Diamons. The diamond is found mostly in the East Indies and South America. Its chief feature consists in its excessive hardness, which far exceeds all other bodies, and by which, and its colour and briiliancy, it may be easily known from all other stones; for whilst it possesses the property of scratching or cutting all known substances, there has been none found capable of acting in a similar manner on it. It is rather more than three times and a half as heavy as water; it is neither volatile nor fusible, and will not dissolve in any liquid. It is generally devoid of colour ; but sometimes occurs tinted of a bluish, yellow, or rose colour - these colours add to its value according to the beauty of the tint. In its rough state, as when found, it is of a milky or brownish colour, and of an irregular rounded form, and sometimes crystallized. The diamond has been known from the earliest ages, and held in high estimation, not on account of its brilliancy (as the ancients were ignorant of the art of uttiug them, and wore them in the rough state), but because so few were found in nature. The art of cutting and polishing diamonds was not discovered until 1470. Up to this time no substance had been found that would grind them. But, by accident, two diamonds having been rubbed together, it was found that they polished each other - [this is the origin of the saying, " Diamond cut diamond"] - and upon this depends the whole art of cutting them. Two diamonds are secured in handles, and rubbed against each other to grind them to the shape required, and the dust that falls is used, mixed with oil, to polish them. The Romans used to pound small diamonds to powder, to cut and polish other stones ; but this does not seem to have suggested to them its use to polish itself. Diamonds are often called " rose diamonds," " table diamonds," and " brilliants ; " but this only refers to the manner in which they are cut, as there is but one kind of real diamond. When two diamonds are rubbed together, the point of contact forms a little flat surface ; this is called a "facet." Rose diamonds have all these facets tending to a point on the sides and top of the stone, as in Fig. 1, and the under side perfectly plain. Table-diamonds have a flat, oblong top, with the sides cut in very large facets, and the under side brought to a point, also, with large facets. The brilliant, which is the most valuable form, is somewhat of the same shape, but has the flat face on top very much smaller, and nearly round; and the sides and bottom are cut into a greater number of smaller facets, which, also, are made to reflect into each other - it thus emits the greatest light, and the most variegated colours; (see Fig 2 2.) The dust that comes from the cutting of diamonds is used for cutting cameos, crests, and letters on cornelians, and other stones, and for polishing the pebbles used for spectacles; without it they could not be worked.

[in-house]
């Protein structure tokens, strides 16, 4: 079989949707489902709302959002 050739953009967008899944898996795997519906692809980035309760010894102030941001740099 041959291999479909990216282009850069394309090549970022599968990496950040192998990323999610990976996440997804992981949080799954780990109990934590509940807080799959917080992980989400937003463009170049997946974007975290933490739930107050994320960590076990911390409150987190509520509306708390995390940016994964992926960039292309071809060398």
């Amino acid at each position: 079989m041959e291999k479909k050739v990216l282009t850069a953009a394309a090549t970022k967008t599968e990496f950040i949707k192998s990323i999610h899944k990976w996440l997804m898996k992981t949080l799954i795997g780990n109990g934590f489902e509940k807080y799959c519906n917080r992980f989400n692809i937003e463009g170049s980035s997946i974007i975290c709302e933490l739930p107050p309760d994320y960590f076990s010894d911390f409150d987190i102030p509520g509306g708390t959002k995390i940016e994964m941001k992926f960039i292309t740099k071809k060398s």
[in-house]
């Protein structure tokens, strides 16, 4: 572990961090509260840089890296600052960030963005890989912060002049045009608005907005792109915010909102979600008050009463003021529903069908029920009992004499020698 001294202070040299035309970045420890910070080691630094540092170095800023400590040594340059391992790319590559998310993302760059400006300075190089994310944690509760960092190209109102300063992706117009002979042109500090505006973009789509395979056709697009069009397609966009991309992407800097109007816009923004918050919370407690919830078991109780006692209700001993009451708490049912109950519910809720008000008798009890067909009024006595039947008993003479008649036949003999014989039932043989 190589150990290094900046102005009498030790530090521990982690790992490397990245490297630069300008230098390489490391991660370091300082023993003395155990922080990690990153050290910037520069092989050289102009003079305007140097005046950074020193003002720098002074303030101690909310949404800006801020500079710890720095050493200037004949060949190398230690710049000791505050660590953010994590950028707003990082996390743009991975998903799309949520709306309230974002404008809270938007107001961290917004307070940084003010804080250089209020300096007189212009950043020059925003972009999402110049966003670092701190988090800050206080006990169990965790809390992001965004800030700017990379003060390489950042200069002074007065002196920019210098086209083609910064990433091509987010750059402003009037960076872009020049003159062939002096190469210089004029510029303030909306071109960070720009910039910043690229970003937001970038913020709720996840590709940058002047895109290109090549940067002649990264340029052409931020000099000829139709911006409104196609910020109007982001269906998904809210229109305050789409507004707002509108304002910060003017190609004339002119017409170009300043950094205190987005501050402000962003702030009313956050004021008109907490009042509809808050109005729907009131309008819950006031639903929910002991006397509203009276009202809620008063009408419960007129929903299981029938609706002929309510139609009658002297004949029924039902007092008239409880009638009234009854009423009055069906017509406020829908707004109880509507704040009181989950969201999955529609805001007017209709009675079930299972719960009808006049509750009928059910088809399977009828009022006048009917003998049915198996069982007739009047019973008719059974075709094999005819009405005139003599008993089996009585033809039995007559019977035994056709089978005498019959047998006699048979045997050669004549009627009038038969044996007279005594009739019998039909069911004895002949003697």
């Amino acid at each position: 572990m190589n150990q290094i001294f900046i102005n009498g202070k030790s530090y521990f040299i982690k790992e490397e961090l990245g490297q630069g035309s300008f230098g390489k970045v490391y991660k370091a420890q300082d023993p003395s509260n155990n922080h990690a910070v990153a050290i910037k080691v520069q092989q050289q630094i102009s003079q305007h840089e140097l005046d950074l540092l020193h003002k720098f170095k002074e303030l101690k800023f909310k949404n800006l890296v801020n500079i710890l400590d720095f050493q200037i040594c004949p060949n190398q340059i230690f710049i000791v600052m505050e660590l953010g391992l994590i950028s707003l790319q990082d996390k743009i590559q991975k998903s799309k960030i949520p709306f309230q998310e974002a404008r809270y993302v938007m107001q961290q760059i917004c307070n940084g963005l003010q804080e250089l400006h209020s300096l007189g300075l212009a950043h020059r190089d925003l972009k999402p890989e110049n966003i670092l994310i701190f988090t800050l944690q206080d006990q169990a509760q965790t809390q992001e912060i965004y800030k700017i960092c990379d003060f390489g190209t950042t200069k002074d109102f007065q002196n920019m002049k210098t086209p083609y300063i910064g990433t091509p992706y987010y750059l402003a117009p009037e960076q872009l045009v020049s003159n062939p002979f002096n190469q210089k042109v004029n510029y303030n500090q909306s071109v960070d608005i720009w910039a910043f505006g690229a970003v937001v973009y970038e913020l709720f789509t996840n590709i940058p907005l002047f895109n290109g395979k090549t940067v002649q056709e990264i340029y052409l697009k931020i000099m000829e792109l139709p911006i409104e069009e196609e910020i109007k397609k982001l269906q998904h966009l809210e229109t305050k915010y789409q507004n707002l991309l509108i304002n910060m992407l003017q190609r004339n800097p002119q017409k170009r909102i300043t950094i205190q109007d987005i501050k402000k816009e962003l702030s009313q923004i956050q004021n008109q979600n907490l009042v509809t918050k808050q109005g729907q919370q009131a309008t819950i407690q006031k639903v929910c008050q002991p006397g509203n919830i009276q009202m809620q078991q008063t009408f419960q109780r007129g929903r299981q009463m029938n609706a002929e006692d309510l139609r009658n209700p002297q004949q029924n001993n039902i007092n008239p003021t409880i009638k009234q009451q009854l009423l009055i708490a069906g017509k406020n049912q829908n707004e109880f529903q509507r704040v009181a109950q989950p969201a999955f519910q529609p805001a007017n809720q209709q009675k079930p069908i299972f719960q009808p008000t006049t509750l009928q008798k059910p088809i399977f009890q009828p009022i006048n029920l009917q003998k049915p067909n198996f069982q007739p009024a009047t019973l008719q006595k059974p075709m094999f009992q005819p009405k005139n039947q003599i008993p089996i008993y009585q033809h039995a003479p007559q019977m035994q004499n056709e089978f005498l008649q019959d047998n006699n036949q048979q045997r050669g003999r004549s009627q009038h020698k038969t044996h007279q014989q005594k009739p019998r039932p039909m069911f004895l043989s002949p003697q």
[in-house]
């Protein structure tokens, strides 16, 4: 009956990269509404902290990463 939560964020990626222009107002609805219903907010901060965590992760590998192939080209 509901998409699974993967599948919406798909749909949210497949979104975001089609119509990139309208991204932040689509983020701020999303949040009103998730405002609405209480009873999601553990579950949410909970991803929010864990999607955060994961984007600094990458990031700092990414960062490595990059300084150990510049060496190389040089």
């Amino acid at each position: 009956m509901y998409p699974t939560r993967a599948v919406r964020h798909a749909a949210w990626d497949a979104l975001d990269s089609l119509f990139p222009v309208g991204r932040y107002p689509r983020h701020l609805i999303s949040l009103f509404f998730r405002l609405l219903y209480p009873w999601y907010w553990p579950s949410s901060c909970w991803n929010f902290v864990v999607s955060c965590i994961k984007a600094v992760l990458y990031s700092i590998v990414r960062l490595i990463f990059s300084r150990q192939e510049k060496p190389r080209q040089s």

The finest diamond ever known, except the gem recently brought to England, belonged to the king of Portugal; it weighed 1,680 carats, and was valued at .€224,000,000, though it was not cut or polished. That in the Russian sceptre weighs 779 carats, and is valued at .£4,000,000. The Pitt diamond weighed 136 carats, and cost Louis XIV. £130,000. These gems are brought from Borneo, Golconda, Bengal, the East Indies, West Indies, and Brazil. They are cut and polished with their own substance. The different kinds of diamonds are as follows : - Rough diamond is the stone as it comes from the mine; rose diamond is one which is flat at then base, terminating in a point above ; the table diamond has a square face at the top encompassed with four lesser facets ; the brilliant is that which is cut into flat faces at top and bottom, and whose table, or principal face, is parallel with a line through the broadest part of the stone. The diamonds used by glaziers are usually only fragments of badly-coloured stones.